Issue 11

Transfers to Insiders

When transferring your company to insiders, a Low Value puts Big Dollars in your pocket.

Owners of successful businesses valued between $5 and $10 million face two difficult exit problems:

  1. Cash buyers are usually seeking larger companies; and
  2. Owners are generally unwilling to assume a long term installment note because of the risk of nonpayment.

Given these hurdles, the owner has four transfer options:

  1. Long term installment sale to employees;
  2. Leveraged Management Buyout;
  3. Employee Stock Ownership Plan; or
  4. Modified installment/cash sale.

Let's look briefly at each.

Long Term Installment Sale
In this sale, the former owner holds a promissory note that the buyers (employees) pay off over a seven to ten year period. The note is secured by the assets and stock of the business and the personal guarantees and collateral (usually residences) of the buyers. Little or no money changes hands at closing. Of course, if the new management cannot maintain the company's profitability, the owner does not receive his purchase price.

Leveraged Management Buyout
An owner chooses this transaction structure when she wants to achieve the goals mentioned above and if her company has:

  • A management team capable of operating and growing the business without owner input;
  • Stable and predictable cash flow;
  • Good prospects for future prosperity and growth; and
  • A solid, tangible asset base.

Again, the key to this transaction structure is for the owner and management team to agree on a fair value for the company. Once agreed, the management team arranges the senior bank debt to fund a portion of the transaction. The bank, in turn, requires management to make an equity investment prior to closing. At this point, the management team finds and offers an equity investor a complete package of price, terms, debt financing and management talent. If a private equity investor cannot be located under acceptable terms, the seller can elect to maintain an equity position in the company, or subordinate a term note to the bank.

Employee Stock Ownership Plan (ESOP)
Avid readers of The Exit Planning Navigator® recognize this transfer
technique from our last issue of The Navigator. For our purposes here, in an ESOP arrangement, the owner is largely cashed out of the business, perhaps having to carry only a portion of the purchase price of the stock sold to management.

Modified Buyout
Of all the methods of "insider" transfers identified here, the Modified Buyout is the choice of most owners because it best meets the typical owner's objectives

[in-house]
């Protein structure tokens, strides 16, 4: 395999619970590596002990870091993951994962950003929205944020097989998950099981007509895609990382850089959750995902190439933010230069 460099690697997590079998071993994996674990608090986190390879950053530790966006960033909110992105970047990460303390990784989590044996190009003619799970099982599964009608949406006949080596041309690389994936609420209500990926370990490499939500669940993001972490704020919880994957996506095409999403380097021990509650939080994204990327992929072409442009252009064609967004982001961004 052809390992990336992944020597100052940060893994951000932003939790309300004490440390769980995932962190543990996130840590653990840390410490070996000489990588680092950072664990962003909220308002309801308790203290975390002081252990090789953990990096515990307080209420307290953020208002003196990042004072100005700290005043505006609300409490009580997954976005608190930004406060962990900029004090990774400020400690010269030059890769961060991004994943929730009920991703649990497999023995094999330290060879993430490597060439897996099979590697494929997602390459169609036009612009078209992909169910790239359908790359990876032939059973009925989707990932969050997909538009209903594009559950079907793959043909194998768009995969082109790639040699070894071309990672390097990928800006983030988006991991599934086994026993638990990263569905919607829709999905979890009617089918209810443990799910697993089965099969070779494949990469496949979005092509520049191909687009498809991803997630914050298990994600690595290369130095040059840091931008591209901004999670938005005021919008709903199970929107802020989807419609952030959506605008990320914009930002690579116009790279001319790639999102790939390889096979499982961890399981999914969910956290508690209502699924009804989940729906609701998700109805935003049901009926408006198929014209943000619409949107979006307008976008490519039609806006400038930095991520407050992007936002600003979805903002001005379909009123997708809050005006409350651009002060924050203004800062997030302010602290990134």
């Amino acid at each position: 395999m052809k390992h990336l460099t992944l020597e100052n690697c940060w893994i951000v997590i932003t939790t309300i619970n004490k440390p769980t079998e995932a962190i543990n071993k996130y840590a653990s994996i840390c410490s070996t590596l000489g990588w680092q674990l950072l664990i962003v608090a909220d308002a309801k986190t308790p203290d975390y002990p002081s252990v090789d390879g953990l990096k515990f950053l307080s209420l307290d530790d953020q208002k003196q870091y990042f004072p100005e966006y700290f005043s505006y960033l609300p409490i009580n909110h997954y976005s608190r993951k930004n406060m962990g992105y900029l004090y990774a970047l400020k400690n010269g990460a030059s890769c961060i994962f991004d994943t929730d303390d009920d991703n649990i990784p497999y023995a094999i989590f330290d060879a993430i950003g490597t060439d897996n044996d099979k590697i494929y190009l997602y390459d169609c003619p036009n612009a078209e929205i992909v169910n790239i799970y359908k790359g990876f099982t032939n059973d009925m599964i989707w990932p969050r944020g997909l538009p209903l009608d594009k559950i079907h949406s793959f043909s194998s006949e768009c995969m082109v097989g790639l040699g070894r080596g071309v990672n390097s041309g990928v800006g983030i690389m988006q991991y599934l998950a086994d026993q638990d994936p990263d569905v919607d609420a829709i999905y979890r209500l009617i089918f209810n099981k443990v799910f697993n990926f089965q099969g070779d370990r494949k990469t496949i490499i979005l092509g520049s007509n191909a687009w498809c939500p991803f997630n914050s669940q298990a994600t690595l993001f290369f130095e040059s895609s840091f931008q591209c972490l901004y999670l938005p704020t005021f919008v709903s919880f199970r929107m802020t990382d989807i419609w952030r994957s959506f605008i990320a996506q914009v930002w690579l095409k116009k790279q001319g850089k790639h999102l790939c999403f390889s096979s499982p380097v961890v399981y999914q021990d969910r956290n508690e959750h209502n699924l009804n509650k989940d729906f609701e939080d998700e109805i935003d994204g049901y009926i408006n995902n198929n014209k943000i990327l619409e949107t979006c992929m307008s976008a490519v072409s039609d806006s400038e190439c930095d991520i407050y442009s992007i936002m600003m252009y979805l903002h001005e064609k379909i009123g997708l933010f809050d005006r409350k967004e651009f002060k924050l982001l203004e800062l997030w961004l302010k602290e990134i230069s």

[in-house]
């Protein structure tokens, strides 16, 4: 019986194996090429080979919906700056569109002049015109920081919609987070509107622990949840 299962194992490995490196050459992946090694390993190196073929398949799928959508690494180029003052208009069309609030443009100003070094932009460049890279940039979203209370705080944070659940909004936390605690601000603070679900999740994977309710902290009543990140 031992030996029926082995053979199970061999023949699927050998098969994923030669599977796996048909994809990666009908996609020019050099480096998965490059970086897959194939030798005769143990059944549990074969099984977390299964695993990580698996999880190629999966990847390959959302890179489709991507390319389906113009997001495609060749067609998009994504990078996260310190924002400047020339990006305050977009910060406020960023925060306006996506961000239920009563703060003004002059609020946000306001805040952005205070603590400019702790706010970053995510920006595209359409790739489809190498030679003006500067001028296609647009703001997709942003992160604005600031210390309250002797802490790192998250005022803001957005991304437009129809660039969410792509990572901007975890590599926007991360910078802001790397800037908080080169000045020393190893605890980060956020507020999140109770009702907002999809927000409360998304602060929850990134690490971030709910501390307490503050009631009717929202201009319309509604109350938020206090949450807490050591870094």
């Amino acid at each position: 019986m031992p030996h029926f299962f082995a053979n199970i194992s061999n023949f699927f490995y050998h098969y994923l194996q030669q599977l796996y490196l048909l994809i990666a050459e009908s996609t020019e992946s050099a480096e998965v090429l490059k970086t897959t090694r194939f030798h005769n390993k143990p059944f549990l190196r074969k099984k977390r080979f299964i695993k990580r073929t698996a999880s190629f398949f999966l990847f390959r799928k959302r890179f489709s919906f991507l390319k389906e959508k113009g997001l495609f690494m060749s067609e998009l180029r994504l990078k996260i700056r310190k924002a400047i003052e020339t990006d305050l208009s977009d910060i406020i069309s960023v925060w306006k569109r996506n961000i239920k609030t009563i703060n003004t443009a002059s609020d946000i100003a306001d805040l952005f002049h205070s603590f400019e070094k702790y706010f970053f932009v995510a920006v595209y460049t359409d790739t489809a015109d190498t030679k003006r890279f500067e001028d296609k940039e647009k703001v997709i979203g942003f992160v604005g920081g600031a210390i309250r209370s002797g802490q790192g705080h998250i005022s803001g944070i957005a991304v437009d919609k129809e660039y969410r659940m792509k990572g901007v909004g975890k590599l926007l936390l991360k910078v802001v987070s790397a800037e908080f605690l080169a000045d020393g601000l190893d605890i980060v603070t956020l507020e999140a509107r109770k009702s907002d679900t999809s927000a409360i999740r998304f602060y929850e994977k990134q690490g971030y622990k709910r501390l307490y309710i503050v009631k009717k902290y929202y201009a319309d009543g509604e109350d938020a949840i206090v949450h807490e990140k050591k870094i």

described earlier.

In a nutshell, an owner makes available a pool of nonvoting stock (about 40 percent of total ownership) for current and future purchase by key employees. That stock is valued using an agreed upon Valuation Formula but adjusted downward using minority discounts (to be affordable and to provide an incentive for employees to stay with the company.) Employees purchase stock via a Stock Purchase Agreement. After the employees have paid for the stock (usually three to four years) the owner can then decide to:

  1. Sell the balance of the company to key employees at true fair market value for cash because they can likely get bank financing;
  2. Sell to an outside third party; or
  3. Continue to own the company.

The advantages to the Modified Buyout are:

  • Acquiring part of the company at a reduced cost rewards and motivates key employees;
  • Key employees knowledgeable in business and trusted by owner receive the entire business; and
  • Owner receives all of the company's fair market value.

The disadvantages to the owner are that:

  • He does not receive the entire purchase price for three to four years; and
  • He generally remains active in the business until the initial employee buy-in is completed.

In summary, the Modified Buyout works because the low initial value:

  1. Allows a buy out with future cash flow;
  2. Reduces taxes; and
  3. Provides an incentive and sets up a low price for the eventual cash
    buy out.

Creating and implementing your Exit Plan is the most important business and
financial event of your life.

Subsequent issues of The Exit Planning Navigator® discuss all aspects of Exit Planning.